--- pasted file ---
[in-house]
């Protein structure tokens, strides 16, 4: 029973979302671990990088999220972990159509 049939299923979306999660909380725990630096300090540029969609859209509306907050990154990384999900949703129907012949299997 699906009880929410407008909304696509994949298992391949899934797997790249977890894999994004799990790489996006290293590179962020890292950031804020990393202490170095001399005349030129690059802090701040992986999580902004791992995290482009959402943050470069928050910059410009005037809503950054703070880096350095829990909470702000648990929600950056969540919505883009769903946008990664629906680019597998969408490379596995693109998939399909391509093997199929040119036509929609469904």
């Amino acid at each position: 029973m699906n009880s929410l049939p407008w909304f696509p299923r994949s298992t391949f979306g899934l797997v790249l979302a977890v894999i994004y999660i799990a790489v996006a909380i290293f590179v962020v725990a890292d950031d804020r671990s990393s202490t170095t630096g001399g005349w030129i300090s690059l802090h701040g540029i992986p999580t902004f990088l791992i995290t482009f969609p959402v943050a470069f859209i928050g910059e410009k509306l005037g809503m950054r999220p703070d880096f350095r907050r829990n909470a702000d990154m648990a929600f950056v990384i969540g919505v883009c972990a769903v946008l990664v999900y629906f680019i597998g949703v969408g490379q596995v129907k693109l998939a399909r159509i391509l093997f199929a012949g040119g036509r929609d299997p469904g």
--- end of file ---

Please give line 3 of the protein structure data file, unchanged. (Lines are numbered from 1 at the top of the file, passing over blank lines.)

């Amino acid at each position: 029973m699906n009880s929410l049939p407008w909304f696509p299923r994949s298992t391949f979306g899934l797997v790249l979302a977890v894999i994004y999660i799990a790489v996006a909380i290293f590179v962020v725990a890292d950031d804020r671990s990393s202490t170095t630096g001399g005349w030129i300090s690059l802090h701040g540029i992986p999580t902004f990088l791992i995290t482009f969609p959402v943050a470069f859209i928050g910059e410009k509306l005037g809503m950054r999220p703070d880096f350095r907050r829990n909470a702000d990154m648990a929600f950056v990384i969540g919505v883009c972990a769903v946008l990664v999900y629906f680019i597998g949703v969408g490379q596995v129907k693109l998939a399909r159509i391509l093997f199929a012949g040119g036509r929609d299997p469904g």